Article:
Size: 87 x 181 x 45 mm (3.4" x 7.1" x 1.75").

The selling price in 1974 was 136[1] [about US$320].

Inside

Underneath the circuit board are three more AA rechargeable cells, to give a total of five.

This model was made by Advance Electronics.

The publication "Electronic Calculator Markets and Suppliers", 1974, gives the price at 136 Sterling[1] [about US$320], which is very high, but this example was bought at the Advance Electronics factory shop on 24th October 1975 for 10-80 [about US$25]. The invoice describes it as an Advance 82R.

 

Graham Lewendon was for a time the only inspector on the hand-held calculator assembly line at the Advance Electronics Bishop's Stortford factory. Graham recalls:
"I clearly remember the introduction of the Phytron 32 as it used a different keyboard made in house at the Bishop's Stortford factory. Also it was supplied with an internal set of rechargeable batteries, and the game we had getting the first products made to fit together until we learnt the knack!"
There are more of Graham's recollections on the Advance Electronics page.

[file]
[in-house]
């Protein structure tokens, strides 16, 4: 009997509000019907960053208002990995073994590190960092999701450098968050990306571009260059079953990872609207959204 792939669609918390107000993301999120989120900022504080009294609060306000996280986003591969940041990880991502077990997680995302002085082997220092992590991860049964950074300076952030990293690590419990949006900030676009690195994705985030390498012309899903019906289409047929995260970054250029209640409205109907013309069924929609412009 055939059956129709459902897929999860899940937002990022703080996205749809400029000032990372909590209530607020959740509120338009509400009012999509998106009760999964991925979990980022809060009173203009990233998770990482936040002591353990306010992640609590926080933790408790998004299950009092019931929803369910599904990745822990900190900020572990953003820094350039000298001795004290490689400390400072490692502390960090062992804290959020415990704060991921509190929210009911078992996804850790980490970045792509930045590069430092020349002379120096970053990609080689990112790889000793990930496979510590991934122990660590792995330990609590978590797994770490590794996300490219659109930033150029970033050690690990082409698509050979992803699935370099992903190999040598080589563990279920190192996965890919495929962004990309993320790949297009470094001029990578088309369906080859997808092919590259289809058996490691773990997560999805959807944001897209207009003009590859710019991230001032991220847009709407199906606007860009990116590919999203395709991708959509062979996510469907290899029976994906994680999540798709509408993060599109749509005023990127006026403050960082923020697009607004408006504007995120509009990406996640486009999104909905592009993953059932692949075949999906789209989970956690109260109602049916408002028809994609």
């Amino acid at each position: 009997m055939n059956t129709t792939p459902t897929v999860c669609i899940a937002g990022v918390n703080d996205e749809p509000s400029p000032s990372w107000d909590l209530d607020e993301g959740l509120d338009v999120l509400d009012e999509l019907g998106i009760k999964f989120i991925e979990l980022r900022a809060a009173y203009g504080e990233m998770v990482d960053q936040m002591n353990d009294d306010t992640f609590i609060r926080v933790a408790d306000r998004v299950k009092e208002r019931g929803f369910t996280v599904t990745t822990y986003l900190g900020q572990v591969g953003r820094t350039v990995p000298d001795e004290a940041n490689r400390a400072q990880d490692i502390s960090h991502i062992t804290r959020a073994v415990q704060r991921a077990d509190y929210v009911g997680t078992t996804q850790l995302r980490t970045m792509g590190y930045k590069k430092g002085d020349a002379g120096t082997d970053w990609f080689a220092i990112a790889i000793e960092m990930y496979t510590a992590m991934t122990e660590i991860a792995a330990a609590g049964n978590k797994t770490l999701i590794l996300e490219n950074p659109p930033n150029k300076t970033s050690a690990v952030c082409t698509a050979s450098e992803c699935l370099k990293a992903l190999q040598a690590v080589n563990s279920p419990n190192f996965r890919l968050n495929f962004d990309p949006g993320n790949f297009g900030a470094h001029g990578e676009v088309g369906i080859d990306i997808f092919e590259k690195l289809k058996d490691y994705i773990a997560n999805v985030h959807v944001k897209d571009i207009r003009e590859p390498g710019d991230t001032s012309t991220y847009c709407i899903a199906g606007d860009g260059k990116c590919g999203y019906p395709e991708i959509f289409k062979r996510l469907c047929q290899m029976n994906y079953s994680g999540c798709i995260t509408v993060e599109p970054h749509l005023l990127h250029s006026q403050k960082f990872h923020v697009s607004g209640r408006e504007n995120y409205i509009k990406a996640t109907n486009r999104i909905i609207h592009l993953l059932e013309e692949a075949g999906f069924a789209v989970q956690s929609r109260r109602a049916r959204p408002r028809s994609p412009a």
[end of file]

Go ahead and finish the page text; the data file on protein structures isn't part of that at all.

This chunky model is unusual for a non-scientific hand-held model of this time in that it calculates to 16-digits, has 2 memories, and requires 2 main integrated circuits. The published price is very high (two ceramic packaged integrated circuits would be expensive) and it may have been sold off cheaply in 1975, by which time the cost of calculators had plummeted.

 

 

References:

  1. Milton, R., Beaumont, A.J. (1974), Electronic Calculator Markets and Suppliers, 2nd. ed., Finresearch Series, London: Ovum, p109.
  2. "Analysis Machine Boosts Production", Work Study, Vol. 22 Iss. 10, Oct. 1973, p.42.
  3. "Season of New Computer Ideas", Accountancy, Nov. 1973, p78.

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© Text & photographs copyright Nigel Tout   2000-2017  except where noted otherwise.